What To Do When Your Book is Pirated

Authors should be more concerned about obscurity than piracy. This is the conventional wisdom. However, piracy does happen. When it happens to you, do you know what to do about it?

Not too long ago, I received a Google Alert that my books had recently been listed on some websites I had never heard of; so I checked it out. It turns out that the websites were pirate sites that allow free PDF downloads of books.

Lo and behold, my books had been pirated. They were being offered for anyone to download free-of-charge on these sites.

Fortunately, I knew what to do and flew into action. I immediately sent each site a DMCA Takedown Notice. Both sites responded—surprisingly—quickly to my notices and reported that they had removed the books.

Do you know what to do if your books are pirated? Here are my suggestions.

1. Sign up for alerts.

To stay on top of where you and your books are appearing on the world wide web, you should subscribe to an alert service. Alert services include:

These services search the Internet for the words you give them and let you know where these words are showing up online. These sites will send you an email notifying you each time a new listing is found.

If you use your name or the title of your book, the alert service will send you a notice when it finds a new listing of the phrase on the web. These alerts allow you to know who is talking about you and your books, and they allow you to monitor if your books are being pirated.

2. Send a DMCA Takedown Notice.

If you find a site that is listing your books as a free ebook download, you need to take immediate action. The best thing to do is to send a DMCA Takedown Notice to the site administrators. DMCA stands for the Digital Millennium Copyright Act.

To make it easy for small publishers and independent authors, Christian Indie Publishing Association (CIPA) offers a free downloadable Reference Guide on DMCA Takedown Notices to our Members. This Reference Guide includes a DMCA Takedown Notice template to follow when sending such notices.

If you write and publish Christian books, you can join Christian Indie Publishing Association (CIPA) for just $90 for the calendar year. Then you will have access to this Reference Guide and the many other supports and guides that the organization offers its Members.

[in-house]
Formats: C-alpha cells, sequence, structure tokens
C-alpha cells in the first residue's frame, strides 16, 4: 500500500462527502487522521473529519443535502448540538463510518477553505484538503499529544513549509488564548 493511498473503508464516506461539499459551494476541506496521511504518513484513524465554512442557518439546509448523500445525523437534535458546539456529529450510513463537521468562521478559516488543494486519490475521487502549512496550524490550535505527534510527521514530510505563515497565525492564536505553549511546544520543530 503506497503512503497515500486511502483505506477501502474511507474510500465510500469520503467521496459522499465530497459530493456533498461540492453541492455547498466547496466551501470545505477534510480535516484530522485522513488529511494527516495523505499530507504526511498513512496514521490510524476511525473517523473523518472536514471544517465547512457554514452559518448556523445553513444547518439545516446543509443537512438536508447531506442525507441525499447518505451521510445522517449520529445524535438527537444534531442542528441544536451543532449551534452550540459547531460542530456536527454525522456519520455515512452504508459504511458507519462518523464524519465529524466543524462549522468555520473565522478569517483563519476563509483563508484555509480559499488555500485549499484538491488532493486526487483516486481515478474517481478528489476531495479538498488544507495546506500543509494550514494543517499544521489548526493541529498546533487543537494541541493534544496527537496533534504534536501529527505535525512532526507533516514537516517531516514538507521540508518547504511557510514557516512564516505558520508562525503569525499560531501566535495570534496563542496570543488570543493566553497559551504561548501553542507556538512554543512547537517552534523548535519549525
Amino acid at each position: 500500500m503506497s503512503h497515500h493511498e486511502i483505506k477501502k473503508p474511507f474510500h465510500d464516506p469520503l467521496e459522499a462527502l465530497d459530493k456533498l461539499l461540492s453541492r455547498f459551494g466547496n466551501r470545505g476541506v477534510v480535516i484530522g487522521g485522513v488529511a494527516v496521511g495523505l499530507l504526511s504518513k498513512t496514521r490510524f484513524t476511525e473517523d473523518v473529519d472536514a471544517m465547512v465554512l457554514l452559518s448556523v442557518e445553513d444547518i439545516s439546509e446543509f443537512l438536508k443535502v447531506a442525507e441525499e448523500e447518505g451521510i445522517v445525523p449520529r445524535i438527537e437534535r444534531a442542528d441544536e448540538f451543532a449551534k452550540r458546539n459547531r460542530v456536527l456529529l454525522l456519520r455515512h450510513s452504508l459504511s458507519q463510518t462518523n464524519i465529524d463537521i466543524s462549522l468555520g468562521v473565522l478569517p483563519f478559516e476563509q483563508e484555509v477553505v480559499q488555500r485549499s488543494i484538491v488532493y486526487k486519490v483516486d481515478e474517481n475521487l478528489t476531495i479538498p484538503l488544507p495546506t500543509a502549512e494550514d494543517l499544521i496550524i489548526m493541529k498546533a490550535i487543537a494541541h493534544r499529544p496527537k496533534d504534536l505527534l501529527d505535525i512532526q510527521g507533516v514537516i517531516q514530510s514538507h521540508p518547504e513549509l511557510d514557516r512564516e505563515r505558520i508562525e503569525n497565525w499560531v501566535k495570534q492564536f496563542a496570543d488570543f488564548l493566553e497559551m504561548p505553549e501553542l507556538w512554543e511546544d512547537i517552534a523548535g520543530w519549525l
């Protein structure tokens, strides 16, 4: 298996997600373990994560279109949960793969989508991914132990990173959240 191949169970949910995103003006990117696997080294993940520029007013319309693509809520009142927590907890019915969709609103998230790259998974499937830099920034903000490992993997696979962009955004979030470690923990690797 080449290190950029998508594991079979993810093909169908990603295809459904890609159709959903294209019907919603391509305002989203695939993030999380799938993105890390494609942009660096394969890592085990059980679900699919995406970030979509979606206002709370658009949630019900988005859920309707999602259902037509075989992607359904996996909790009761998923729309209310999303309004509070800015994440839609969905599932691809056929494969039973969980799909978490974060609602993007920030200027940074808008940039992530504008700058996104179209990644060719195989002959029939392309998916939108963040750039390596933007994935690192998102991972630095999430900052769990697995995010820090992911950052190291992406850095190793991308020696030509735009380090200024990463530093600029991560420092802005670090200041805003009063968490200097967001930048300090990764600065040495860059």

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Napster vs. eBooks

At the turn of the century, during the digital music revolution, Napster appeared on the scene. Napster was an online music service that allowed people to easily share their MP3 files with others. The music industry sued Napster for copyright infringement and the original service was shut down by court order.

A decade later, we are in the midst of a digital publishing revolution. Google made digital copies of books available for the public to browse without permission from the copyright holder and were sued by publishers and authors. But that story is not yet finished.

The story continues in more ways than one. Sites that allow readers to share ebooks have sprung up. Sites such as Lendle.me, BookLending.com, and eBookFling.com have appeared on the scene. These sites allow ebook readers to loan and borrow ebooks from each other.

Lending books on these sites is similar. Users and lenders swap books for Kindle and Nook formats. The borrower is allowed to have the book for 14 days. When the loan time period is up, the book disappears from the borrower’s library and returns to the lender’s library.

Not quite a Napster, but still a thorn in publishers’ sides. But the problem persists.

A recent study by a British law firm surveyed 1,959 consumers. The survey found that 29% of e-reader owners of both genders and all ages admit piracy. For tablets the figure rises to 36%.

These figures average out to one in every three people downloading ebooks on their e-readers illegally. That’s a lot of books having their copyright infringed upon and a lot of lost revenue for publishers.

The bottom line is that it is easier to lend or steal a digital product than it is a physical item. This is and will continue to create problems for publishers and authors as we move into a digitalized world.

The big question is: What is the best way to protect copyright—which is meant to ensure that authors get rewarded for their talent and expertise and that the publishers who support them see a return on their investment—in the digital age?